Conceptualizing China’s increasingly active development outreach through the Belt and Road Initiative as the internationalization of China’s “developmental statecraft,” I argue that the central goal of this process is to induce alignment of state-directed development agendas in the partnering countries with China’s own, and to coordinate international collective actions toward the construction of a China-centered economic network. Such an economic grand strategy is informed by China’s own developmental state experience. Through a close examination of how the developmental state bureaucracy operationalizes the BRI in the period of 2013-2020, and a crucial case of the China-Pakistan Economic Corridor, I demonstrate that such “craft” involves extensive use of planning, corporatist mechanisms for interest aggregation, and platform-building. The dissecting analysis goes beyond the usual sketchy description of economic statecraft tools discussed in the literature. Effectiveness of developmental statecraft depends on the state’s capacity to 1) define and articulate a clear development agenda that makes sense to relevant actors, 2) mobilize resources, 3) coordinate among various actors to ensure the alignment of actions and goals, 4) respond to feedbacks and adapt when plans prove infeasible. I show that the Chinese state has stronger capacity in agenda articulation and mobilization, weaker capacity in coordination, and weakest in adaptation, resulting in overstretch.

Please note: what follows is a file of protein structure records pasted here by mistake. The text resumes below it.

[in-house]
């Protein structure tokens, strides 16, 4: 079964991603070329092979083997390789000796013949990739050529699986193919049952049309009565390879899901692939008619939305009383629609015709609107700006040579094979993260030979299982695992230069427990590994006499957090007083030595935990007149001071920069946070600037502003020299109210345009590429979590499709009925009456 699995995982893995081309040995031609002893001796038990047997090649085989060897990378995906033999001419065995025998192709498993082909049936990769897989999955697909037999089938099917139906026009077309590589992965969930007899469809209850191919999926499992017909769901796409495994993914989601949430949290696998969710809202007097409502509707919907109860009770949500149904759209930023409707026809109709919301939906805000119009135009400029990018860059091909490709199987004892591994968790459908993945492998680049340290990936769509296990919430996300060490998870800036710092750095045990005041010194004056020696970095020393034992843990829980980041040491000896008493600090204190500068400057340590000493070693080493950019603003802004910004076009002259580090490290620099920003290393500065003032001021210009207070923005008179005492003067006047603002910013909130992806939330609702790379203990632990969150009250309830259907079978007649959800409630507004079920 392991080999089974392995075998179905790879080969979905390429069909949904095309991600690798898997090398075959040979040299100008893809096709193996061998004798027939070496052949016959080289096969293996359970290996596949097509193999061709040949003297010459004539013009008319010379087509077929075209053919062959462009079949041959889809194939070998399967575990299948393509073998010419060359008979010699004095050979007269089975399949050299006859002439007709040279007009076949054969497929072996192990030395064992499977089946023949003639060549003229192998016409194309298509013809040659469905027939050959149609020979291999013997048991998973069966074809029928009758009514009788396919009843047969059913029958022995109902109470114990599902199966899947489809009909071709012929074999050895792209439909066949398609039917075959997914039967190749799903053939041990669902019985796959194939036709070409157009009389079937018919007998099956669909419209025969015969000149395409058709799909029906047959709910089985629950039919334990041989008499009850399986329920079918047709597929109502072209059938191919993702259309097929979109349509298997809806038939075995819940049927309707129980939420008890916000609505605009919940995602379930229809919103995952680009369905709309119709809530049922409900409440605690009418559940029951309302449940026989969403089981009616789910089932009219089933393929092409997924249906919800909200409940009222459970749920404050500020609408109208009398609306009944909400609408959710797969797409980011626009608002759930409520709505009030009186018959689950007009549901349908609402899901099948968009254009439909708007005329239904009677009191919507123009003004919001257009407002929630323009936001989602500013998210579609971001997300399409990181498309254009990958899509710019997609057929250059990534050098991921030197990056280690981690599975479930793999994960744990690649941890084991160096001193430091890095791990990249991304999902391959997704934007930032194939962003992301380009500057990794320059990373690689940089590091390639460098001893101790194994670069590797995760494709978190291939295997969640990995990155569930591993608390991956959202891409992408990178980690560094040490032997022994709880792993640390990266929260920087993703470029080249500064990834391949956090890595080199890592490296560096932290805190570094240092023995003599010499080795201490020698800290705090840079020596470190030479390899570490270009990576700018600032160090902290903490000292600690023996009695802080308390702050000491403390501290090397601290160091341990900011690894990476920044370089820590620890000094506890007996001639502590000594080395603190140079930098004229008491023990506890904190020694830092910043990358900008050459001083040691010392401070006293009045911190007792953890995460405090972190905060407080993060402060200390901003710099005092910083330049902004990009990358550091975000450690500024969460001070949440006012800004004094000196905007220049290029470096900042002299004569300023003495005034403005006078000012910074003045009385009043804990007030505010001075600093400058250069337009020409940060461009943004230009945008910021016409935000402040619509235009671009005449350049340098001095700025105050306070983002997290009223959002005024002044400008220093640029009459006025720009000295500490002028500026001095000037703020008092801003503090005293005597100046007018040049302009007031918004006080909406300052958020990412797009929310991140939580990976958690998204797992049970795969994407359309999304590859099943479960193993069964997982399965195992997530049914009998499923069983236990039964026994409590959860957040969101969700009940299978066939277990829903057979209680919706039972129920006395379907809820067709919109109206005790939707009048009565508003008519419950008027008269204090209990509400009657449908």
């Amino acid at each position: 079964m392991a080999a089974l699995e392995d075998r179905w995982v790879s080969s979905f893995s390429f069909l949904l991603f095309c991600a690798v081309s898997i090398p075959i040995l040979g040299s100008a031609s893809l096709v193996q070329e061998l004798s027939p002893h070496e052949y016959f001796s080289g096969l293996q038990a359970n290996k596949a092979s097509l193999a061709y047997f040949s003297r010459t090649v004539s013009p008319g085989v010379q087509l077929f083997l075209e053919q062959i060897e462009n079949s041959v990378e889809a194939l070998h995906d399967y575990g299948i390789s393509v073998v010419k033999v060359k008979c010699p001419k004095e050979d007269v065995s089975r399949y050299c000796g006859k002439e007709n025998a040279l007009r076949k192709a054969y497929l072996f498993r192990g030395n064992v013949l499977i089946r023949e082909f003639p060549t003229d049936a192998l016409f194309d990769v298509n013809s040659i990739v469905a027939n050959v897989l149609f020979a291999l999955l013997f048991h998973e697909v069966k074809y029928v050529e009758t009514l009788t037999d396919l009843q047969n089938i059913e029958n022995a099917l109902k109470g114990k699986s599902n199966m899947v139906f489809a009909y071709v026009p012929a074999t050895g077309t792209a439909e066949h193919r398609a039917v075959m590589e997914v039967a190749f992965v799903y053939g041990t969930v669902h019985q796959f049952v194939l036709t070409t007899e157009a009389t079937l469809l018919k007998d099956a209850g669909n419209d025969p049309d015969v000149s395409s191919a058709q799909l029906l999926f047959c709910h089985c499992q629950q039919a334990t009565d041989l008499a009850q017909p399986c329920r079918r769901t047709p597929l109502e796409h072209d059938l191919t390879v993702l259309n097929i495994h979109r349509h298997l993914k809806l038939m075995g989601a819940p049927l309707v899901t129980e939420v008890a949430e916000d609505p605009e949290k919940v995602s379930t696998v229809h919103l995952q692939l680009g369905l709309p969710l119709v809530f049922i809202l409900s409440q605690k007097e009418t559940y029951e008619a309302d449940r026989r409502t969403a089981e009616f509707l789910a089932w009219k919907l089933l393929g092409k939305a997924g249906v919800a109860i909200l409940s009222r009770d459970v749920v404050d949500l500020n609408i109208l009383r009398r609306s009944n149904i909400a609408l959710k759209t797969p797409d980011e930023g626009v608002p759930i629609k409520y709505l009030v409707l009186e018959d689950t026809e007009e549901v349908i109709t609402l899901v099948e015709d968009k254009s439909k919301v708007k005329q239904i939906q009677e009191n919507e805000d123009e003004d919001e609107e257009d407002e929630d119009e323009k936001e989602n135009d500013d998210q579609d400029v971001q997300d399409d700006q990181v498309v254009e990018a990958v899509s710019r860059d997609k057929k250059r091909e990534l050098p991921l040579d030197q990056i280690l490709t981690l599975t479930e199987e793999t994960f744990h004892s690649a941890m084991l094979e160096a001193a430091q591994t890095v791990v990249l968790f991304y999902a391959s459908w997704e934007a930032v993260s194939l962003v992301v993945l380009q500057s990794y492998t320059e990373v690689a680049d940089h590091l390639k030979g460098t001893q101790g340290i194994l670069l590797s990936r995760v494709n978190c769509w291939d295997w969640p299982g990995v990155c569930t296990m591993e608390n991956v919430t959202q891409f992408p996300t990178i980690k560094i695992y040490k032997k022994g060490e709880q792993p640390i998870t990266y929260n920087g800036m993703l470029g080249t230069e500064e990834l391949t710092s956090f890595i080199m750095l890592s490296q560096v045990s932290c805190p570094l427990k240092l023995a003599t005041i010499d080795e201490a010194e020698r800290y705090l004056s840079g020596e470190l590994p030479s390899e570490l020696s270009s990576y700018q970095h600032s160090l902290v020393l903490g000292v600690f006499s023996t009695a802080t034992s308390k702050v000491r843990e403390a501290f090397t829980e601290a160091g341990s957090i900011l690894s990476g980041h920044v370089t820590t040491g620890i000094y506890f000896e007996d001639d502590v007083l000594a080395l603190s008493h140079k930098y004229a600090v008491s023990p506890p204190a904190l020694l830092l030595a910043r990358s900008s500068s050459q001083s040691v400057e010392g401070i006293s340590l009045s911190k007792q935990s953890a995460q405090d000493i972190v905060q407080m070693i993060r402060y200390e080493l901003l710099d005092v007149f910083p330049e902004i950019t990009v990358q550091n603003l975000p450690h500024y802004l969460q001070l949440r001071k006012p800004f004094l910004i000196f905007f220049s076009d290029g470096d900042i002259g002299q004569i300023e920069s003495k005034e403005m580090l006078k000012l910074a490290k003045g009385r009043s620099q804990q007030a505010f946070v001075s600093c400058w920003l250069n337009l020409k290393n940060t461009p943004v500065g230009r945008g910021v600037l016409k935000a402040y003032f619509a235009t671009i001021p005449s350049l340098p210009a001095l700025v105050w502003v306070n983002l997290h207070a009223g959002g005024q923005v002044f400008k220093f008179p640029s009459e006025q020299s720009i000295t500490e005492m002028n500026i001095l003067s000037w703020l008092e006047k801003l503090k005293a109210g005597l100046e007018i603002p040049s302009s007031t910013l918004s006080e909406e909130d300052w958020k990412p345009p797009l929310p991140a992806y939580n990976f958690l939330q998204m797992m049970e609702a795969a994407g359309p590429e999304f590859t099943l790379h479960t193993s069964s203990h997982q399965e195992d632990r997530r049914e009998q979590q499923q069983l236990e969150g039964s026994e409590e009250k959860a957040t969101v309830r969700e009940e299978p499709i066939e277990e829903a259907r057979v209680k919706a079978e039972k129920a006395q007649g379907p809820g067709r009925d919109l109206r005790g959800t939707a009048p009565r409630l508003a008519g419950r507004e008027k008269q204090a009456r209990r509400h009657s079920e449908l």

Hong Zhang is a Postdoctoral Fellow at the China Africa Research Initiative, Johns Hopkins School of Advanced International Studies, and a fellow at the China and the World Program at Columbia University in 2021-2022. She received her PhD in Public Policy from George Mason University in 2021. Her current research revolves around two questions: how the Chinese state engages in international development cooperation in relation to its domestic political economic needs, and how China’s construction and engineering contractors serve to project Chinese state capitalism globally. She co-edits the People’s Map of Global China and the Made in China Journal.
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